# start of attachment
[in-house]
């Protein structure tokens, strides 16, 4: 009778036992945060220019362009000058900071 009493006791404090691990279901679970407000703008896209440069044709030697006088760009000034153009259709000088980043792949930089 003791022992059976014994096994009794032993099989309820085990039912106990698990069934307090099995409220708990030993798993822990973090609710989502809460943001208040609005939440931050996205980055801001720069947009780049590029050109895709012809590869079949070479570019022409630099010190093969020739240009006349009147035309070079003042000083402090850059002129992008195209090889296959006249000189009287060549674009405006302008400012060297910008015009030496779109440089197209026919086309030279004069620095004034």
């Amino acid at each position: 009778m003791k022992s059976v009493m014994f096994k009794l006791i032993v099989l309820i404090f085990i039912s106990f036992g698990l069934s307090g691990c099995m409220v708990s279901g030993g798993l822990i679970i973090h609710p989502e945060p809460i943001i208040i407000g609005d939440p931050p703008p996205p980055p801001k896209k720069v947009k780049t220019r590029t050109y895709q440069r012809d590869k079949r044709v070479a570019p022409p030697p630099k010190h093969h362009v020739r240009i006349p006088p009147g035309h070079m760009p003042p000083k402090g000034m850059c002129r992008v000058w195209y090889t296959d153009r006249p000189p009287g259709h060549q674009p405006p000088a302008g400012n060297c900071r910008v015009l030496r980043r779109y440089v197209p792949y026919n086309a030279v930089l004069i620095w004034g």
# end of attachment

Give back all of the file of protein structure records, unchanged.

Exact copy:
[in-house]
């Protein structure tokens, strides 16, 4: 009778036992945060220019362009000058900071 009493006791404090691990279901679970407000703008896209440069044709030697006088760009000034153009259709000088980043792949930089 003791022992059976014994096994009794032993099989309820085990039912106990698990069934307090099995409220708990030993798993822990973090609710989502809460943001208040609005939440931050996205980055801001720069947009780049590029050109895709012809590869079949070479570019022409630099010190093969020739240009006349009147035309070079003042000083402090850059002129992008195209090889296959006249000189009287060549674009405006302008400012060297910008015009030496779109440089197209026919086309030279004069620095004034």
């Amino acid at each position: 009778m003791k022992s059976v009493m014994f096994k009794l006791i032993v099989l309820i404090f085990i039912s106990f036992g698990l069934s307090g691990c099995m409220v708990s279901g030993g798993l822990i679970i973090h609710p989502e945060p809460i943001i208040i407000g609005d939440p931050p703008p996205p980055p801001k896209k720069v947009k780049t220019r590029t050109y895709q440069r012809d590869k079949r044709v070479a570019p022409p030697p630099k010190h093969h362009v020739r240009i006349p006088p009147g035309h070079m760009p003042p000083k402090g000034m850059c002129r992008v000058w195209y090889t296959d153009r006249p000189p009287g259709h060549q674009p405006p000088a302008g400012n060297c900071r910008v015009l030496r980043r779109y440089v197209p792949y026919n086309a030279v930089l004069i620095w004034g």